Developers Say the Darnedest Things: Privacy Compliance Processes Followed by Developers of Child-Directed Apps (PETS ’22)
We investigate the privacy compliance processes followed by developers of child-directed mobile apps. While children’s online privacy laws have existed for decades in the US, prior research found relatively low rates of compliance. Yet, little is known about how compliance issues come to exist and how compliance processes can be improved to address them. Our results, based on surveys (n = 127) and interviews (n = 27), suggest that most developers rely on app markets to identify privacy issues, they lack complete understandings of the third-party SDKs they integrate, and they find it challenging to ensure that these SDKs are kept up-to-date and privacy-related options are configured correctly. As a result, we find that well-resourced app developers outsource most compliance decisions to auditing services, and that smaller developers follow “best-effort” models, by assuming that their apps are compliant so long as they have not been rejected by app markets. We highlight the need for usable tools that help developers identify and fix mobile app privacy issues.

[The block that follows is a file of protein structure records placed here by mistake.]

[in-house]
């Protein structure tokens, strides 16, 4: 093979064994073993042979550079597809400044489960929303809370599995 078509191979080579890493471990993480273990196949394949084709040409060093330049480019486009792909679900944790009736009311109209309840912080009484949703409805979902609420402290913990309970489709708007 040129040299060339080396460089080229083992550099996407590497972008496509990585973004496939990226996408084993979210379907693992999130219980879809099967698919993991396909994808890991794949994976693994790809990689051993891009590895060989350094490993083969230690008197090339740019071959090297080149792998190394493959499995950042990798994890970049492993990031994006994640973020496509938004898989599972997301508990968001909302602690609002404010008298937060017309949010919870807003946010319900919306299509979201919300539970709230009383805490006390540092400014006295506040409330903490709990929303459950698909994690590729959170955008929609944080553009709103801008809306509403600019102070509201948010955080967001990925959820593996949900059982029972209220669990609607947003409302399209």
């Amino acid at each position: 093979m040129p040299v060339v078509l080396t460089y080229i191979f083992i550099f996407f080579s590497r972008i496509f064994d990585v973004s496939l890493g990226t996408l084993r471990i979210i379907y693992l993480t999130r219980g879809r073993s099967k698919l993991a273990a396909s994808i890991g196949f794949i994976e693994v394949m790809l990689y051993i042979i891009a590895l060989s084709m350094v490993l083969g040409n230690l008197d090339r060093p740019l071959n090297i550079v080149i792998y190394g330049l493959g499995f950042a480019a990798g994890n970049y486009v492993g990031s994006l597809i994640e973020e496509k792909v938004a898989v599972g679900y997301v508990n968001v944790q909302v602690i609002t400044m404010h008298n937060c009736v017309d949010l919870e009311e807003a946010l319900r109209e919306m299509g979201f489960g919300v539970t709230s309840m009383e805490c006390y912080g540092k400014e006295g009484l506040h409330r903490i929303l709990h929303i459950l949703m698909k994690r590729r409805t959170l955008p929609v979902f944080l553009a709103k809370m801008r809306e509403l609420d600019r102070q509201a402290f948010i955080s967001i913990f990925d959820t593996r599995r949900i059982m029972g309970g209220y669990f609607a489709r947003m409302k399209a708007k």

Noura Alomar and Serge Egelman. Developers Say the Darnedest Things: Privacy Compliance Processes Followed by Developers of Child-Directed Apps. In Proceedings on Privacy Enhancing Technologies (PoPETS), 2022(4).